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The First Remembrance Day

Remembrance Day in Canada was first declared after the Armistice of 1918 ended the Great War. Communities in Ontario celebrated in a variety of ways. 

The Newmarket Era proclaims a “procession half a mile long.” November 15, 1918.


The Durham Review, meanwhile, recounts a multi-day celebration: “drugstores got out their stored-away firecrackers, flags and favours began to make their appearance, and though a muddy night some hundreds of spectators were on the streets and witnessed the burning of the Kaiser and a bonfire.”

At the same time, the effects of war continued on: articles about local enlistments sit aside advertisements for the ongoing need for War Bond purchases.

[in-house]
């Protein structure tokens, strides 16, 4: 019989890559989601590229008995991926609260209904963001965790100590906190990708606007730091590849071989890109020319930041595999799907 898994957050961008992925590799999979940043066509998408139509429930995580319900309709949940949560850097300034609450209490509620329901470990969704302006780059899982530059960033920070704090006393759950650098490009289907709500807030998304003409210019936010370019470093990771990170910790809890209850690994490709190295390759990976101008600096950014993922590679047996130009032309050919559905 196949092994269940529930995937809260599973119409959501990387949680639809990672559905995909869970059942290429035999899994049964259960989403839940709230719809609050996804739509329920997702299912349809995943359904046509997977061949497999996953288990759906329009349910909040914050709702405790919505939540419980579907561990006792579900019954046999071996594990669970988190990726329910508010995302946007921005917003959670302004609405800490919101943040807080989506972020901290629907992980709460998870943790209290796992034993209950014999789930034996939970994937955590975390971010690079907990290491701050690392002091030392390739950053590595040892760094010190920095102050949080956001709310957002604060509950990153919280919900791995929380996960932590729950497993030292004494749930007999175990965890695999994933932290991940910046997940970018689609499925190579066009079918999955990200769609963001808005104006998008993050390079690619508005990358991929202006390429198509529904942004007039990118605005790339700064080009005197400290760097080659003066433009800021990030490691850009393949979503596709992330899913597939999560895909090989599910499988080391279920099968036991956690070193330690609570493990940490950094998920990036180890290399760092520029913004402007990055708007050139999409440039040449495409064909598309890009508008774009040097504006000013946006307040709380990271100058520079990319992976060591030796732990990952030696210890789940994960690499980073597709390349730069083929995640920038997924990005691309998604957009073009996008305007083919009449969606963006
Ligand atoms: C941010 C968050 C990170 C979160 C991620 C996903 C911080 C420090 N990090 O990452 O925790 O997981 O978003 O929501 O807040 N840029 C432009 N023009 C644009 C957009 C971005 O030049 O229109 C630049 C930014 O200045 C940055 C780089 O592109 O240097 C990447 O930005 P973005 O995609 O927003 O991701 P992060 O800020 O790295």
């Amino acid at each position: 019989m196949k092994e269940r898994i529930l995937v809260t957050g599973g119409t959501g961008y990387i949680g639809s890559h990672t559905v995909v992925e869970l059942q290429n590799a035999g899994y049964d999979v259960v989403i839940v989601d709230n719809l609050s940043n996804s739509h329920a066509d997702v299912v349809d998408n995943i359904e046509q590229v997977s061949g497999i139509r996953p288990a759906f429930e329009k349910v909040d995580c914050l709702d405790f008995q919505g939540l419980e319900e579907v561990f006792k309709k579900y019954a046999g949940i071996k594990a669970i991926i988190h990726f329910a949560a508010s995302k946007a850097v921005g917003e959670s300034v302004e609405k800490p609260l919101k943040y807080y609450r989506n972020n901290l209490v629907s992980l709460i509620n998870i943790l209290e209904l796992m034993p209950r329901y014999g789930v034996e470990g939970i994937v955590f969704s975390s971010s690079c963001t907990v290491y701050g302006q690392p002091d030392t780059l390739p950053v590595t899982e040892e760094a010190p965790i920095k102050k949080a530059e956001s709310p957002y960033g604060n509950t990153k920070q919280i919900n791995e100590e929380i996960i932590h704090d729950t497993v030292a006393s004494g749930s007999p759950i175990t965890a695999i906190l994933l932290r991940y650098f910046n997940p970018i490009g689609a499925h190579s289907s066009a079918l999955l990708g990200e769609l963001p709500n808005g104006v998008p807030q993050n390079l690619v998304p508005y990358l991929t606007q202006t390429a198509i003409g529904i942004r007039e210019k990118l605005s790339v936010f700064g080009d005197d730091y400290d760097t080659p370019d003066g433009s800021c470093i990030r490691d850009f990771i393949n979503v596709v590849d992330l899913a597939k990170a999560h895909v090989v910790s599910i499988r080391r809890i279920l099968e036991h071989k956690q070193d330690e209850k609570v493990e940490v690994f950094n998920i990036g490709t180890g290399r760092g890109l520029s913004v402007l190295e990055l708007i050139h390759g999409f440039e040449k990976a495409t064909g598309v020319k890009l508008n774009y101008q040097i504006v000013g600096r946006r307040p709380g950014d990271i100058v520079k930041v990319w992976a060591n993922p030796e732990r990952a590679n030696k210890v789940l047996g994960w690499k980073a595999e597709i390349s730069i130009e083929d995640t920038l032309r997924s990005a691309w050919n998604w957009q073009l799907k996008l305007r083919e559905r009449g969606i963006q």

The Border Cities Star out of the Windsor area might have the most sensational approach to the news of the war’s end:

“Crowds swarm the downtown streets within few minuts of announcement of signing terms.”

“Western Ontario towns cut loose in a wild delirium of joy when the peace news came.”

The easiest way to check the news in your town is to head to INK, which carries all of our full-run newspaper pages, and browse around in November to see which newspapers were publishing then. To see headlines and more from indexes as well, check out the Ontario Community News portal.

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